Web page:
No one can predict the impact of the controversies that have dogged the council over the past year. Two Labour councillors quit in November over the party’s handling of antisemitism. There is dispute over a decision to move a chunk of the council’s operations to new development Fletton Quays, and rent out parts of both the old and new premises. Holdich says the rental income makes the move cost neutral; Nawaz says it’s the sort of behaviour Northamptonshire County Council engaged in before going bankrupt. “I think Peterborough is not far away from that particular scenario,” he says. The council needs to cut £20 million in 2020-21 while facing increasing pressures: the number of homeless people identified in the city has grown to 2,336 from 1,000 three years ago. Holdich says the council has had a clean bill of health for its finances from auditors, and accuses Labour of running a negative campaign. “They’re promising the earth, but it’s one thing being in opposition and another having to do the job.”
Meanwhile all politicians are trying to speak to a desire for a stronger sense of identity and pride in Peterborough. On the street, residents bring up a 2019 survey which said the city was the worst place to live in England. But it’s also ranked among the fastest growing ones, and is in negotiations to get its own university. Holdich says his aim is to shift the local economy from low- to high-skilled. Nawaz says Labour will invest £10 million to support digital businesses and bid for Peterborough to be UK city of culture. “If you look at places like Stoke or Hornsey, they’ve got a USP, an asset like a good theatre, a museum, a conference centre, a sports and leisure facility, a university. Other places have them. We don’t.”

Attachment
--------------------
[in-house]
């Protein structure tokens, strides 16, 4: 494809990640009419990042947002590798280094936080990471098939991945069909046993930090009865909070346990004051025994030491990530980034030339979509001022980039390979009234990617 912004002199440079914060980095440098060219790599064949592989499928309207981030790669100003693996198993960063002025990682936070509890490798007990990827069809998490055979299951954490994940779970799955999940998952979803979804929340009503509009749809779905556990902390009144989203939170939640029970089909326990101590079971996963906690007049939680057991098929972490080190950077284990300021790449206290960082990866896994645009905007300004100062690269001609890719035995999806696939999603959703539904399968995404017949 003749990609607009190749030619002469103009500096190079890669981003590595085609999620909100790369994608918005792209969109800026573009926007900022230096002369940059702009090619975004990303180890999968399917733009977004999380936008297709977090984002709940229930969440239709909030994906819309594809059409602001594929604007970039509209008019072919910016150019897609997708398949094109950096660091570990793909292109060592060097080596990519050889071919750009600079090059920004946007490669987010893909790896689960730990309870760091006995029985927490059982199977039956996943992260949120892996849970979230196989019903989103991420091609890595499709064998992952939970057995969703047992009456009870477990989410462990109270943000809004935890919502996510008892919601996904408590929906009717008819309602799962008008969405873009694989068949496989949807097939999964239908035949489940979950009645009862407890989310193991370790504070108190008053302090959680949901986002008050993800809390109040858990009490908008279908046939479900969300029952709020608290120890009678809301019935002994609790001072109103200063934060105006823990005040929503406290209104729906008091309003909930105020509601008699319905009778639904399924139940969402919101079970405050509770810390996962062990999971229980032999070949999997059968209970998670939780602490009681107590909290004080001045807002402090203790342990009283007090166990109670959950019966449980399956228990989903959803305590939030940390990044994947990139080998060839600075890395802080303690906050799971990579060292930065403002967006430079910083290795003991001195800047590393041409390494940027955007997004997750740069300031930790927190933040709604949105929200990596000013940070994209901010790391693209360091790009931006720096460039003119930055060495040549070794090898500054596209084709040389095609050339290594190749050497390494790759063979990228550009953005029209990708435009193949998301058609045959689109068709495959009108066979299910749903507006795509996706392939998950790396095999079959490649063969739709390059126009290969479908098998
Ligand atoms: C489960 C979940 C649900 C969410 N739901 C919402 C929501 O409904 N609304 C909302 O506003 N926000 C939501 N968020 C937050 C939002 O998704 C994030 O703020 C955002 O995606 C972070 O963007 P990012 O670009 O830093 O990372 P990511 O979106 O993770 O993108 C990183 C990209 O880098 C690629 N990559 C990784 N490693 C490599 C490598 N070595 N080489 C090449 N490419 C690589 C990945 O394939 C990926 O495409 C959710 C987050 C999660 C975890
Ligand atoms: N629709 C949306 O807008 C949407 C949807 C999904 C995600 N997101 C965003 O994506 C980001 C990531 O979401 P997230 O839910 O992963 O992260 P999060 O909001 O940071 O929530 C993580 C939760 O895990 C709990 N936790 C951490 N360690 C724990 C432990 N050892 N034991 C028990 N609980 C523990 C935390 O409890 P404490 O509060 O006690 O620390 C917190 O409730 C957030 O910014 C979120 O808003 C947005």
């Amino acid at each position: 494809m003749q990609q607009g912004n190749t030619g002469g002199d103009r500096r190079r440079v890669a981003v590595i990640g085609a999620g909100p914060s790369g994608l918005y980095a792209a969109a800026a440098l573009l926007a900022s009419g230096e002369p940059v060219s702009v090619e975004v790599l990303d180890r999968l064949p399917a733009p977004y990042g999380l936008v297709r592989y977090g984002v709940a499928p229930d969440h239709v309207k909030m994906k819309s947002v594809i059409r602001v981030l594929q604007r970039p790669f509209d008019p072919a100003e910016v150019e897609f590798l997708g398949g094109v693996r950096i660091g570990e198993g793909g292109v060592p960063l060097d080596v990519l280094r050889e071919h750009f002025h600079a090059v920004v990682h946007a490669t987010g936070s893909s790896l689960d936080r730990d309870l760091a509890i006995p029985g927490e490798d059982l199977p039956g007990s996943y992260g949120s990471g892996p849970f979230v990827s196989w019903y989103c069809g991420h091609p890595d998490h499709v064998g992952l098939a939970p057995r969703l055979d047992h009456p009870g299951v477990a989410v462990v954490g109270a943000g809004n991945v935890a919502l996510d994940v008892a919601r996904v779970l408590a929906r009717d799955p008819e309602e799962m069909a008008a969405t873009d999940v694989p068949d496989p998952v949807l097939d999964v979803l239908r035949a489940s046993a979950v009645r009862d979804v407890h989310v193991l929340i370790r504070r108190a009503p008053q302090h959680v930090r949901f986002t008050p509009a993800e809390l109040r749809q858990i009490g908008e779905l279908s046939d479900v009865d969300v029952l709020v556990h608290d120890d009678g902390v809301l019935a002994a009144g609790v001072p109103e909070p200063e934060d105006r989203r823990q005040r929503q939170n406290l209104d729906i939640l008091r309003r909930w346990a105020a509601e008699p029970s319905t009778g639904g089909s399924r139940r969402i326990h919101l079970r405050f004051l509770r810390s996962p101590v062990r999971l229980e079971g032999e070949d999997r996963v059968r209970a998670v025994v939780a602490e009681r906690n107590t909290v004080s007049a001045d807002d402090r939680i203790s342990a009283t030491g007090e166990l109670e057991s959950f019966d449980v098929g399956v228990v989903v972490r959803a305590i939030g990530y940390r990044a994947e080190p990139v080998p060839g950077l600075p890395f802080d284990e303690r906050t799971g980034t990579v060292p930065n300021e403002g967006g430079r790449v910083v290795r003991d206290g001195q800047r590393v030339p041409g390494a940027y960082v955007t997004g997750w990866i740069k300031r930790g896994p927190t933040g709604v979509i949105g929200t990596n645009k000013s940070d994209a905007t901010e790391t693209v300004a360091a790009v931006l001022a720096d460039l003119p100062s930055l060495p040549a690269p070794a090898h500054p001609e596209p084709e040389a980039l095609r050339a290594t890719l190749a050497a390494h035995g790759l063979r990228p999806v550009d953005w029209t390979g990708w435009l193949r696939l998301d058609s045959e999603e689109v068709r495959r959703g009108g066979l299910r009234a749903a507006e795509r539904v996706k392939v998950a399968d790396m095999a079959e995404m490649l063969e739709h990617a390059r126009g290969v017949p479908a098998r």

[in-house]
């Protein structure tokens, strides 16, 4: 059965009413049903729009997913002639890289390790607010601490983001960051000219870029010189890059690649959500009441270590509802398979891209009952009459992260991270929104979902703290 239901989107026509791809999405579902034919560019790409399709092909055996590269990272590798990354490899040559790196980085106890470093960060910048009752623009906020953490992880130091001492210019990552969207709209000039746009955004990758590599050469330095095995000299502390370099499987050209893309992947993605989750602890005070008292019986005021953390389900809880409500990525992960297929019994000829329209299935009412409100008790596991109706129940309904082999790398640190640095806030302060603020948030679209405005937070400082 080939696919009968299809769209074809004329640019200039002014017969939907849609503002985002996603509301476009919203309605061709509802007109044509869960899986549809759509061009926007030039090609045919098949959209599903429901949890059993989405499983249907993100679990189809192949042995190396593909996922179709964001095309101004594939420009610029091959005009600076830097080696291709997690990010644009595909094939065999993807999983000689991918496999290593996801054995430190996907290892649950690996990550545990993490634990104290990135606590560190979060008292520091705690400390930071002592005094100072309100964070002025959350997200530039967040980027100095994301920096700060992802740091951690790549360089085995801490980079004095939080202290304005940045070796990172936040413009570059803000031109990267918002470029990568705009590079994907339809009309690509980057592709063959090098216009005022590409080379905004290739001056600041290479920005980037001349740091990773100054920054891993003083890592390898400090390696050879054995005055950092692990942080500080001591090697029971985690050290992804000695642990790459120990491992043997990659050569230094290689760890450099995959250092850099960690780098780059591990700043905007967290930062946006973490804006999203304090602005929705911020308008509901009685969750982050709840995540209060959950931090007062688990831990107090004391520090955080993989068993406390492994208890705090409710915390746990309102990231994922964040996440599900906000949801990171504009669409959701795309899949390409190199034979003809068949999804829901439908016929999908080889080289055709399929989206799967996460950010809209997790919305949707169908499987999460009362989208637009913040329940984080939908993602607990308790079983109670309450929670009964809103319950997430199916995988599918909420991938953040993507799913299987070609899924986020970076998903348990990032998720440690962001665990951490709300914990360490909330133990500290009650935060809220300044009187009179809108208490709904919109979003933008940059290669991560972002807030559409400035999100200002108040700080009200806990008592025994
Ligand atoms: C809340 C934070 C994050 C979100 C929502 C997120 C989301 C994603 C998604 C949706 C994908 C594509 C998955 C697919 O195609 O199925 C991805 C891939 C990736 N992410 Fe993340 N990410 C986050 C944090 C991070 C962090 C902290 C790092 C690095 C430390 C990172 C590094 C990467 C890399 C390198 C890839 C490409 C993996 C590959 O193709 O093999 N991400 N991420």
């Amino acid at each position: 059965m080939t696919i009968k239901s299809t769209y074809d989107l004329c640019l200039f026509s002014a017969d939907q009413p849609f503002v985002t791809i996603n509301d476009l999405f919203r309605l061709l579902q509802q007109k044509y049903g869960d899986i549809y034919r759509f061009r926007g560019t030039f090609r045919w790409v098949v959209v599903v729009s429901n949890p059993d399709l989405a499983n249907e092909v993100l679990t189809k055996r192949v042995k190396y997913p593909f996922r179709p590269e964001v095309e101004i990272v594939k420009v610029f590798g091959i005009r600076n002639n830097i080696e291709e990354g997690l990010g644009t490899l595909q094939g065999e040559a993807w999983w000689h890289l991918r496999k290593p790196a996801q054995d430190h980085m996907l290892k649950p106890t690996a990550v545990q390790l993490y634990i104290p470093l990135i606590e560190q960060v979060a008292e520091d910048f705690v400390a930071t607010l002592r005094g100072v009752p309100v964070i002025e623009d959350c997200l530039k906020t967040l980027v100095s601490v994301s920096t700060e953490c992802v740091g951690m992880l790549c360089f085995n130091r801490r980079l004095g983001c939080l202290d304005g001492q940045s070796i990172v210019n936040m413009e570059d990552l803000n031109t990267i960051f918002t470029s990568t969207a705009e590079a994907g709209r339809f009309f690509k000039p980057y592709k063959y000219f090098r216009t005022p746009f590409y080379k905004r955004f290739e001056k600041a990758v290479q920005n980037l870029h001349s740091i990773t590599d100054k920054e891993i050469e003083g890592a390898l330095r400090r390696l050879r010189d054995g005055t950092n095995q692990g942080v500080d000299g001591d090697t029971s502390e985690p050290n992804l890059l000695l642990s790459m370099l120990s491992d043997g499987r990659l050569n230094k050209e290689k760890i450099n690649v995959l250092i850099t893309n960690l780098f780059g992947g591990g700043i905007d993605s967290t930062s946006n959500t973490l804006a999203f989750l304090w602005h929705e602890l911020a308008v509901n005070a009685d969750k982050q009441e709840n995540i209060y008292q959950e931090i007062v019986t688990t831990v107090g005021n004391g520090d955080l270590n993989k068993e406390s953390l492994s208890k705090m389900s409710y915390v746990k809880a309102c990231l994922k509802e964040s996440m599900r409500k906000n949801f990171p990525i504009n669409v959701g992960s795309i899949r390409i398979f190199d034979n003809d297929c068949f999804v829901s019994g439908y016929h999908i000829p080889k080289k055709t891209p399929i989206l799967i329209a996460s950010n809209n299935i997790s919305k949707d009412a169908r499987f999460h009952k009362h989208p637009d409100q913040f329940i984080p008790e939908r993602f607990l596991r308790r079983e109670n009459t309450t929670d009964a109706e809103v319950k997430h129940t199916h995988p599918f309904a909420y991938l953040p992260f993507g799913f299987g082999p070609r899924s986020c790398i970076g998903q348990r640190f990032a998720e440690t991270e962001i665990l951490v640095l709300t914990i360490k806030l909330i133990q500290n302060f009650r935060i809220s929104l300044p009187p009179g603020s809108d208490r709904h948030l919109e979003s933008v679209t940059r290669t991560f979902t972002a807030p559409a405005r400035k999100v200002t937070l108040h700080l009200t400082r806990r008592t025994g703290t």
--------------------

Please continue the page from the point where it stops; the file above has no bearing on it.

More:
Perhaps the strongest sign of how important Peterborough is to Labour was that it was visited by Jeremy Corbyn last weekend. But his appearance may have just as much to do with the locals as the possibility of an impending by-election – if the recall petition is successful, no party wants to end up on the back foot. The party’s parliamentary candidate, Lisa Forbes, who joined Corbyn on the doorstep on Saturday, says residents are “plugged into politics and bringing up a real mix of local and national issues”. She says support for Labour is strong and growing, but that it is difficult to predict how many votes the Conservatives will turn out.
Most indications suggest that there’ll be room for maneuver on the morning of 3 May. Holdich says he is open to the prospect of working with other parties “to do what’s best for Peterborough”. Sanford raises the possibility of a coalition or confidence-and-supply, which his party would be well-placed to negotiate. “There’s a good chance that for the first time in a number of years, the Liberal Democrats will be in a position of influence,” he predicts. Another option being knocked around is that of an all-party administration, whereby Labour reaches a working arrangement with the Liberal Democrats and Greens – something which would have to be signed off by Labour’s NEC. The outcome of the vote will be watched closely by those seeking to take the country’s political temperature. As a marginal Tory-Labour constituency and frequent bellweather, Peterborough serves as a good indicator of the national mood.